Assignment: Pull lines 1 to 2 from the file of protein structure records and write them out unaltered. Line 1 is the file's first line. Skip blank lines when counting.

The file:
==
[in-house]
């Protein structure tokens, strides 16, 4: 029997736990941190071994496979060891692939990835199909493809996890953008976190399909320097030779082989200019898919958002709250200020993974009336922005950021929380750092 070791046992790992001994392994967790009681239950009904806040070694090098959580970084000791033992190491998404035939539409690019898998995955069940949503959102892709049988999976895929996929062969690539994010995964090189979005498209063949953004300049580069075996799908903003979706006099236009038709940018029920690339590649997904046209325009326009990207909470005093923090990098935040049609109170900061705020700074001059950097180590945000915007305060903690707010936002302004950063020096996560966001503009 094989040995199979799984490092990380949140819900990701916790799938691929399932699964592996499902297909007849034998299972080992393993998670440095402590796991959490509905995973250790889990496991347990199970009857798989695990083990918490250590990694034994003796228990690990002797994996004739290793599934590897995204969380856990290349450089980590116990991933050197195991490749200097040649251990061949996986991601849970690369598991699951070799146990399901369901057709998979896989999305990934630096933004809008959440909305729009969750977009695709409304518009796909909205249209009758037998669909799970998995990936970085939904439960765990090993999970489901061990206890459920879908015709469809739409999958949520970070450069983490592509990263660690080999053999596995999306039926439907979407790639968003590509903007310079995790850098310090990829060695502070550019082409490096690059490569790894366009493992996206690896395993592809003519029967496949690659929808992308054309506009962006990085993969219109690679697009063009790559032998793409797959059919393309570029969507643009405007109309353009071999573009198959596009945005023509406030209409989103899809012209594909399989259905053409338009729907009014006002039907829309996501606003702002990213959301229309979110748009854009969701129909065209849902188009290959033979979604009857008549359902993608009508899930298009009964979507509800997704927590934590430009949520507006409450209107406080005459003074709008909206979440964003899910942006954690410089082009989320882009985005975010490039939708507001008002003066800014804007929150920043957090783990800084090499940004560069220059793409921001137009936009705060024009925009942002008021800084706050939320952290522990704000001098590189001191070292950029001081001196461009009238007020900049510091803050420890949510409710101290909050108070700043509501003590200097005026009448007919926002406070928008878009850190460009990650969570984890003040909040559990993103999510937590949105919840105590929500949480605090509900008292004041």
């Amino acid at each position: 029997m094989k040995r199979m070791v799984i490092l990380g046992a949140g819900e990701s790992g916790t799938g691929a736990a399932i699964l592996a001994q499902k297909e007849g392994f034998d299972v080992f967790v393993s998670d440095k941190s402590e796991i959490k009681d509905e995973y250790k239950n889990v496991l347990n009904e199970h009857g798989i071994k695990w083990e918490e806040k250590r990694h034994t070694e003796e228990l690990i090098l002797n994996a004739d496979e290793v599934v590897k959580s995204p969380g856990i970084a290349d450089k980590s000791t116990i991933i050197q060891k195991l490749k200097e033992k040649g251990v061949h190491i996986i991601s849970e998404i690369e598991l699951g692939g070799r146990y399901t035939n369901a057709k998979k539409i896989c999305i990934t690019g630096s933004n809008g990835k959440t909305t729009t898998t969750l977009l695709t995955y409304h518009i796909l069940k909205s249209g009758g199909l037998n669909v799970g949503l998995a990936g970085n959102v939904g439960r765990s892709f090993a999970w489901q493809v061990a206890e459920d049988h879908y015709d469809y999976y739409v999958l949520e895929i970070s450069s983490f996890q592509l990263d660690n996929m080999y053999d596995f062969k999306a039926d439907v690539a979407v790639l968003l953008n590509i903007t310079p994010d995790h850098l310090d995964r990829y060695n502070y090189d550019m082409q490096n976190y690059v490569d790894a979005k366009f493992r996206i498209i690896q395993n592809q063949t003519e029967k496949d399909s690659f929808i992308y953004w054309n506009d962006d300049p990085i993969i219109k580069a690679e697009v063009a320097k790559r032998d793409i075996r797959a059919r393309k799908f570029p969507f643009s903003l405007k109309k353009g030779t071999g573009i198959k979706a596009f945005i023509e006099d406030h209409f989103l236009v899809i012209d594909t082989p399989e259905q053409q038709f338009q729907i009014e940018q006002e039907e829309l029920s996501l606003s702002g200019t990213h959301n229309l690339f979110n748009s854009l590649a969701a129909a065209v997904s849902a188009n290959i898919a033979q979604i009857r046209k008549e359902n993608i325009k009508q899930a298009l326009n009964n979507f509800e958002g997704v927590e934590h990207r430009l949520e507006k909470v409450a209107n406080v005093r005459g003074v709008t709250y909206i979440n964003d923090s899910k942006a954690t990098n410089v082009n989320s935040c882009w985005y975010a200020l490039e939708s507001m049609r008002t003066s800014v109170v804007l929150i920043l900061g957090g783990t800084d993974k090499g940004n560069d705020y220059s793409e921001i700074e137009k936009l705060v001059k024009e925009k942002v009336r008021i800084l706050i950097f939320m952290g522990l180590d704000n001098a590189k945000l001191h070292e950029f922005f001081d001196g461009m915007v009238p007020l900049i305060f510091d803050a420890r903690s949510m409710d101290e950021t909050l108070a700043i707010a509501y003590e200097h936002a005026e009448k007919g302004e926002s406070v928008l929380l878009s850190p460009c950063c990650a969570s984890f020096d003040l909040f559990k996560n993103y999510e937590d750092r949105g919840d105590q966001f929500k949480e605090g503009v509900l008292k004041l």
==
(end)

[in-house]
């Protein structure tokens, strides 16, 4: 029997736990941190071994496979060891692939990835199909493809996890953008976190399909320097030779082989200019898919958002709250200020993974009336922005950021929380750092 070791046992790992001994392994967790009681239950009904806040070694090098959580970084000791033992190491998404035939539409690019898998995955069940949503959102892709049988999976895929996929062969690539994010995964090189979005498209063949953004300049580069075996799908903003979706006099236009038709940018029920690339590649997904046209325009326009990207909470005093923090990098935040049609109170900061705020700074001059950097180590945000915007305060903690707010936002302004950063020096996560966001503009 094989040995199979799984490092990380949140819900990701916790799938691929399932699964592996499902297909007849034998299972080992393993998670440095402590796991959490509905995973250790889990496991347990199970009857798989695990083990918490250590990694034994003796228990690990002797994996004739290793599934590897995204969380856990290349450089980590116990991933050197195991490749200097040649251990061949996986991601849970690369598991699951070799146990399901369901057709998979896989999305990934630096933004809008959440909305729009969750977009695709409304518009796909909205249209009758037998669909799970998995990936970085939904439960765990090993999970489901061990206890459920879908015709469809739409999958949520970070450069983490592509990263660690080999053999596995999306039926439907979407790639968003590509903007310079995790850098310090990829060695502070550019082409490096690059490569790894366009493992996206690896395993592809003519029967496949690659929808992308054309506009962006990085993969219109690679697009063009790559032998793409797959059919393309570029969507643009405007109309353009071999573009198959596009945005023509406030209409989103899809012209594909399989259905053409338009729907009014006002039907829309996501606003702002990213959301229309979110748009854009969701129909065209849902188009290959033979979604009857008549359902993608009508899930298009009964979507509800997704927590934590430009949520507006409450209107406080005459003074709008909206979440964003899910942006954690410089082009989320882009985005975010490039939708507001008002003066800014804007929150920043957090783990800084090499940004560069220059793409921001137009936009705060024009925009942002008021800084706050939320952290522990704000001098590189001191070292950029001081001196461009009238007020900049510091803050420890949510409710101290909050108070700043509501003590200097005026009448007919926002406070928008878009850190460009990650969570984890003040909040559990993103999510937590949105919840105590929500949480605090509900008292004041």